Doctors, nurses and Community Health Extension Workers under the Expanded Midwives Service Scheme has criticized the National Primary Health Care Development Agency and Sydani Group over alleged four-month unpaid salary arrears.
The eMSS was instituted by the Federal Government through the National Primary Healthcare Development Agency as part of efforts to improve maternal and child health in the country.
Sydani Group, however, offers technical support to NPHCDA.
Speaking with our correspondent, Dr Nafisa Muhammad, who works at the Primary Health Care Centre in Dije Bala and Madalla, Niger State, said she resigned from her former place of work to take up the new employment with eMSS but has not been paid for four months.
“In the appointment letter, it stated that our appointment was to take effect from July 1st, 2023 to July 1st, 2024, and we were asked to resign from our previous place of work to take up the new appointment which we all did.
“Few days to the end of June, we were sent a message to hold on with resuming work till further notice, meanwhile, we had resigned from our previous work place. We were later sent a message to assume duty on August 1st, which we did. It’s been four months now, and we have not received any form of payment from them, it has been one excuse or the other, and it is exhausting.
“Most of us were posted to a place far from our residential areas, we spend nothing less than N4,000 for transportation daily. This is really hard on us considering the economic crisis in the country, this has made most of us to resort into loans and other means of survival,” she said.
10 Babies Die in Abuja IDP Camp Because of Malnutrition
Ten babies have died of malnutrition in an Internally Displaced Persons (IDPs) Camp Waru of the Federal Capital Territory (FCT) Abuja.
The women leader of the camp, Mrs Fatima Mohammed, said this in an interview yesterday in Abuja.
Mrs Fatima said the figure was recorded since the formation of the camp in 2013 to date.
She said the issue of malnutrition among infants and children remains a source serious of concern to many families in the camp.
“A nursing mother died recently in this camp.
“One of our major problems in this camp is lack of good medical facilities, potable drinking water and toilet facilities.
“Due to the deteriorating condition of our toilets here many of our women contacted toilet infections, some have even chronic infections to the extent that they could not bear children,” she said.
While calling for assistance from the Ministry of Humanitarian Affairs and Poverty Alleviation, the women leader said their situation required urgent attention. (NAN)
Nigerians in North America Donate Millions in Medical Equipment to Cross River State PHCs”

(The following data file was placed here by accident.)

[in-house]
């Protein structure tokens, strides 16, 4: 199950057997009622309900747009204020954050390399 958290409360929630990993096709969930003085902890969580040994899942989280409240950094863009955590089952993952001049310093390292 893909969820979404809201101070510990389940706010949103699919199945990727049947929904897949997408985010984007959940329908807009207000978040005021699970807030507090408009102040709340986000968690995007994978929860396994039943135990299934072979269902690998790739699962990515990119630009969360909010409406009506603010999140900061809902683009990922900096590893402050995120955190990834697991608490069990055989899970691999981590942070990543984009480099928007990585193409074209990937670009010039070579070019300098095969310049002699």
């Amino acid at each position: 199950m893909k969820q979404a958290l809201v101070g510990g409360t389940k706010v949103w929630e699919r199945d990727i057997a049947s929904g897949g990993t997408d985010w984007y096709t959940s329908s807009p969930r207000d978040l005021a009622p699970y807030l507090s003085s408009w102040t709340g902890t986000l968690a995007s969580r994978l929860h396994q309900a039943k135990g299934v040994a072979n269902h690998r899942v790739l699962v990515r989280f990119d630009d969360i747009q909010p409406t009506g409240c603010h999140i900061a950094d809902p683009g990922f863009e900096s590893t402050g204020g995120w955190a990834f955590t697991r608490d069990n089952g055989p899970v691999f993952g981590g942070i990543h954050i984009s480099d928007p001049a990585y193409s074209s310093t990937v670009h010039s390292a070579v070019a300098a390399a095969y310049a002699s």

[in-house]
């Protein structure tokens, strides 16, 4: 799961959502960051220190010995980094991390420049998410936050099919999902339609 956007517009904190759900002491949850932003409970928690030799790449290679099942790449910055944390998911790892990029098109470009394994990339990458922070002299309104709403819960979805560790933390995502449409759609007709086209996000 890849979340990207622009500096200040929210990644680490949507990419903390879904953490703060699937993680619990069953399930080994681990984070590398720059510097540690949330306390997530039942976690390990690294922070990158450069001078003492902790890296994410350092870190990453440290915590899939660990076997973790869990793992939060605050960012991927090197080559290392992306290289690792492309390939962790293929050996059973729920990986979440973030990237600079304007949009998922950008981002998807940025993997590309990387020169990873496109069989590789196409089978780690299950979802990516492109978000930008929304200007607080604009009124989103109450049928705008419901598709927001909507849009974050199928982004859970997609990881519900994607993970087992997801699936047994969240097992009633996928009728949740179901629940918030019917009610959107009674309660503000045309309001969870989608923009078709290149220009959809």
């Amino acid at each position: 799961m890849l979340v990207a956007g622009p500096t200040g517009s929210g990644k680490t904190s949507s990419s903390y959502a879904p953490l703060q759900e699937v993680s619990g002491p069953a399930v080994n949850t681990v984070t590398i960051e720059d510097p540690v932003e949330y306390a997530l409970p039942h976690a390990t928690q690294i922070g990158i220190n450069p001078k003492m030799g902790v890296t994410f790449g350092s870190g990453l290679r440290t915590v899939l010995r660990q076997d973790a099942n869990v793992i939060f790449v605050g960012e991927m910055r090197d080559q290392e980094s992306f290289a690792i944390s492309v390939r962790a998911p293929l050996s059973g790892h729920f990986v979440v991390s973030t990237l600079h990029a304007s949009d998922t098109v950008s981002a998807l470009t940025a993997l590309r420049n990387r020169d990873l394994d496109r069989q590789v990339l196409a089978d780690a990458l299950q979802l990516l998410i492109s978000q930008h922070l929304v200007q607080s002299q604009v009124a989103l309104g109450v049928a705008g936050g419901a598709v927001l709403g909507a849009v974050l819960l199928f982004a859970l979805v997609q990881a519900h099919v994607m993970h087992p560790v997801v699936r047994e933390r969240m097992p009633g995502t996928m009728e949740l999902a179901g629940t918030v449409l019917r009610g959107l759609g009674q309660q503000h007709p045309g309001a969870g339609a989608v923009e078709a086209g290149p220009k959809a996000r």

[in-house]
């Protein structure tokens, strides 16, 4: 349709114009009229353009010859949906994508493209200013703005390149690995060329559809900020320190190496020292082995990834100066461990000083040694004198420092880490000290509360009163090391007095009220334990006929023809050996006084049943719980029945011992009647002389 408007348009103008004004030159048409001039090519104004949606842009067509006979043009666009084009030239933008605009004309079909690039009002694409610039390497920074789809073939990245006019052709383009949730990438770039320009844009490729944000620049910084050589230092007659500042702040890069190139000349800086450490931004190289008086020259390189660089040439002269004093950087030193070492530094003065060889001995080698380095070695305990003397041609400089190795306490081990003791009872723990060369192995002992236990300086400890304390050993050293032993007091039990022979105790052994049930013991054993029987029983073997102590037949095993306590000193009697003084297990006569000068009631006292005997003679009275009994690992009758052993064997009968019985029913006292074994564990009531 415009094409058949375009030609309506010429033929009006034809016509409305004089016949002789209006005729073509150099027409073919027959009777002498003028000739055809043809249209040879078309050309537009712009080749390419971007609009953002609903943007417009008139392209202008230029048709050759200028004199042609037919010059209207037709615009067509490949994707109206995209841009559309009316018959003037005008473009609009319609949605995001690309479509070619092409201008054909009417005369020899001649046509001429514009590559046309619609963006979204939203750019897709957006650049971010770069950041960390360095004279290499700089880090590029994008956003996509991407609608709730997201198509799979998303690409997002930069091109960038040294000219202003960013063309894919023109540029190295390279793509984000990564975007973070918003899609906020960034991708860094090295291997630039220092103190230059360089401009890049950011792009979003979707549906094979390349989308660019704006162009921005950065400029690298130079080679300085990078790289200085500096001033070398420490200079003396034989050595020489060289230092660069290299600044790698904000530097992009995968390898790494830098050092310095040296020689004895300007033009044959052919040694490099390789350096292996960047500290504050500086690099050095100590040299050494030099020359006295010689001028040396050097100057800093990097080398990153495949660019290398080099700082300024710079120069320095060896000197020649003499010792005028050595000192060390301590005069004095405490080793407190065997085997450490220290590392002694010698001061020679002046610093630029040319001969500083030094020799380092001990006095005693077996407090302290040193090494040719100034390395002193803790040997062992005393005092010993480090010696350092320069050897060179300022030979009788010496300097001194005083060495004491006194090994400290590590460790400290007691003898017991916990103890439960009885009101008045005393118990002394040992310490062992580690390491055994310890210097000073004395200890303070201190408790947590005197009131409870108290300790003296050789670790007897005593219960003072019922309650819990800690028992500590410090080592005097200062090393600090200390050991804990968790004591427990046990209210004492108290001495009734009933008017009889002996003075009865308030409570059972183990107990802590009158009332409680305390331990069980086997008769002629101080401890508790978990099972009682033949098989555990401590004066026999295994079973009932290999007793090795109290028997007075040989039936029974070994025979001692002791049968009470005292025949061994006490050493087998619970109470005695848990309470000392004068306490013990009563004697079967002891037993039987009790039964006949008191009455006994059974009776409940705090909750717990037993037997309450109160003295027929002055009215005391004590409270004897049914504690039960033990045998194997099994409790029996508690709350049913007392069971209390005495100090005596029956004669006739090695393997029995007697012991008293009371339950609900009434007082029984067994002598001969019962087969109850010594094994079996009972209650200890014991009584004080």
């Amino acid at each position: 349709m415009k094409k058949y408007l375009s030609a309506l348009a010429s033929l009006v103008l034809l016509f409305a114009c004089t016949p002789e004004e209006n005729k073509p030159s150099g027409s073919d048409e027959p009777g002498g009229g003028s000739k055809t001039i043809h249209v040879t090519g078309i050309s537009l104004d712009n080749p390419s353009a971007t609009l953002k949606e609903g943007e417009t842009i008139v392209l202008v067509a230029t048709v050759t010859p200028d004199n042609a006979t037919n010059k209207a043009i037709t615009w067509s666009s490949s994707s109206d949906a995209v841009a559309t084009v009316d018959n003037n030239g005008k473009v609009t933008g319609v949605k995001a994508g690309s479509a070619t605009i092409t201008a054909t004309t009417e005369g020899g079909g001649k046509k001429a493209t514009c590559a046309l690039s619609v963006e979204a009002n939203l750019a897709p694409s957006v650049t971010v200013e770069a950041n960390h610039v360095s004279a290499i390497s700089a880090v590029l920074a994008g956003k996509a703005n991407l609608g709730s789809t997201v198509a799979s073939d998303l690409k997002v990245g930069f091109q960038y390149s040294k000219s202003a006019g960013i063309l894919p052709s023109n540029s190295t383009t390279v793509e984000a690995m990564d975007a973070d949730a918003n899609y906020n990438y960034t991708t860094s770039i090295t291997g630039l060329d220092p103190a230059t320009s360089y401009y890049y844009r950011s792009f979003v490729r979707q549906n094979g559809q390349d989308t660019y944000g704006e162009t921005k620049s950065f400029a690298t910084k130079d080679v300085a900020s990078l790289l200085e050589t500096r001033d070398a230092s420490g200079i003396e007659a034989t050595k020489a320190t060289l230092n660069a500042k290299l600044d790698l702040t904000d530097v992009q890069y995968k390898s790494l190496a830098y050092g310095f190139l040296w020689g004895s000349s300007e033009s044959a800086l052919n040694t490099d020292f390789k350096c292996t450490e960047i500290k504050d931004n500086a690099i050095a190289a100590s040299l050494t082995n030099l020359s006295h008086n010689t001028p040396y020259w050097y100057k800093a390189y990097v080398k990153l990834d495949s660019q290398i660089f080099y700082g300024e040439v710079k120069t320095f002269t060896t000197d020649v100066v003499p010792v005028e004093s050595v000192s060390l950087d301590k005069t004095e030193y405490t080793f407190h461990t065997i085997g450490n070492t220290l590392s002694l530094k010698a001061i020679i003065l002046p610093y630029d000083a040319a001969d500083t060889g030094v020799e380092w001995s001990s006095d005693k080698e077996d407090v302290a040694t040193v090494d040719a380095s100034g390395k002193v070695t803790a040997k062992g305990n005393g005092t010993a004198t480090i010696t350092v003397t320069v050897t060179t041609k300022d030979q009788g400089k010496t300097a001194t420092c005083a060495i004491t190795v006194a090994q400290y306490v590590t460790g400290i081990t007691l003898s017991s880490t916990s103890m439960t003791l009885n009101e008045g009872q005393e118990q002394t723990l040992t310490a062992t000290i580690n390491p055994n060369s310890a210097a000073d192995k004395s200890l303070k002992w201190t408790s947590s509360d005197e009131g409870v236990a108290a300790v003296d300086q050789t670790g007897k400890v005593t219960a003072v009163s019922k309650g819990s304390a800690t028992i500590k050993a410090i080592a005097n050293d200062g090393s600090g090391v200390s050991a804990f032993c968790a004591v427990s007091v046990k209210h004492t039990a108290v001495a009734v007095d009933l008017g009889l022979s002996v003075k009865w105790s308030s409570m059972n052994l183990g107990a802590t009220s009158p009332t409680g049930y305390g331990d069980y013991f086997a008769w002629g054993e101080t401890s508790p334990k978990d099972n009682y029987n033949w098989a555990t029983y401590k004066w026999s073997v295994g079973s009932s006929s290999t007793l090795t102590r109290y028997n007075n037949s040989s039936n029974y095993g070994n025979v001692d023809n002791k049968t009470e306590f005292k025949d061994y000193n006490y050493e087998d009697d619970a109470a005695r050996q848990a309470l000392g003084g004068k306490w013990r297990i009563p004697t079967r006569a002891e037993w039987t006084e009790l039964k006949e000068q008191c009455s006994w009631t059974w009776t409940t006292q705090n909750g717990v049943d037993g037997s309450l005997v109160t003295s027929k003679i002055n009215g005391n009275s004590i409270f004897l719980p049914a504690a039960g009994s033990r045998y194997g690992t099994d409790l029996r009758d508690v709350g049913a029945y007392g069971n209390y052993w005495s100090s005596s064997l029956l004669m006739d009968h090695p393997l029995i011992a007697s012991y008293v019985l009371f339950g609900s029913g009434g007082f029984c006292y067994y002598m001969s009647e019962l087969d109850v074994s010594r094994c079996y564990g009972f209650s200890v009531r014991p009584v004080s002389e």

He said that the Ekoi sons and daughters in diaspora were of the view that the equipment would aid the medical practitioners in delivering medical healthcare to those seeking medical attention..
Represented by his personal aide, Mr. Sonnie Okem, the association president decried the deteriorating state of medical facilities in the state, adding that their contribution stood as an intervention to cushion the effect of medical needs of indigent rural dwellers.
The association president urged officers in charge of the health facilities to use the equipment and assist those with medical challenges that they can tackle with the equipment, urging the sick to take advantage by accessing the facilities.
Antimicrobial Resistance More Deadly In Children Than HIV, TB, Malaria, Says WHO
As Nigeria joins the global community to commemorate the World Antimicrobial Awareness Week (WAAW), the World Health Organisation (WHO) has said antimicrobial resistance (AMR) contributes more to child mortality than HIV, TB or Malaria in Nigeria.
The World Health Organization representative and head of mission in Nigeria, Dr Walter Kazadi who stated this yesterday in Abuja, also said the GDP loss attributable to AMR in developing countries like Nigeria had been forecast to be at 5-7 percent.
He said; “In Nigeria alone, in 2019, there were 64,500 deaths attributable and 263,400 deaths associated with AMR from pathogens such as S. pneumoniae, K. pneumoniae, E.coli, Staph aureus, etc. AMR remained at the top of list as biggest contributor in overall and child mortality in Nigeria than HIV, TB or Malaria.”
Kazadi stressed the need for urgent action towards the main causes of AMR, which he said include; “Misuse and abuse of antimicrobial medicines, lack of access to clean water, sanitation and hygiene; poor infection prevention and control practices; inadequate use of vaccines to decrease infections; inadequate laboratory capacity including equipment and reagents to guide proper treatment; poor waste disposal practices; and the presence of antimicrobials in food-animal production and crop protection as well as the environment and water bodies.”
He assured the WHO’s commitment to support accelerated efforts required to achieve the six strategic objectives of National Action Plan -2.0 to minimize the impact of AMR with Ministries, Departments and Agencies and all AMR stakeholders in line with RD/AFRO-call for action based on AMR regional strategy.
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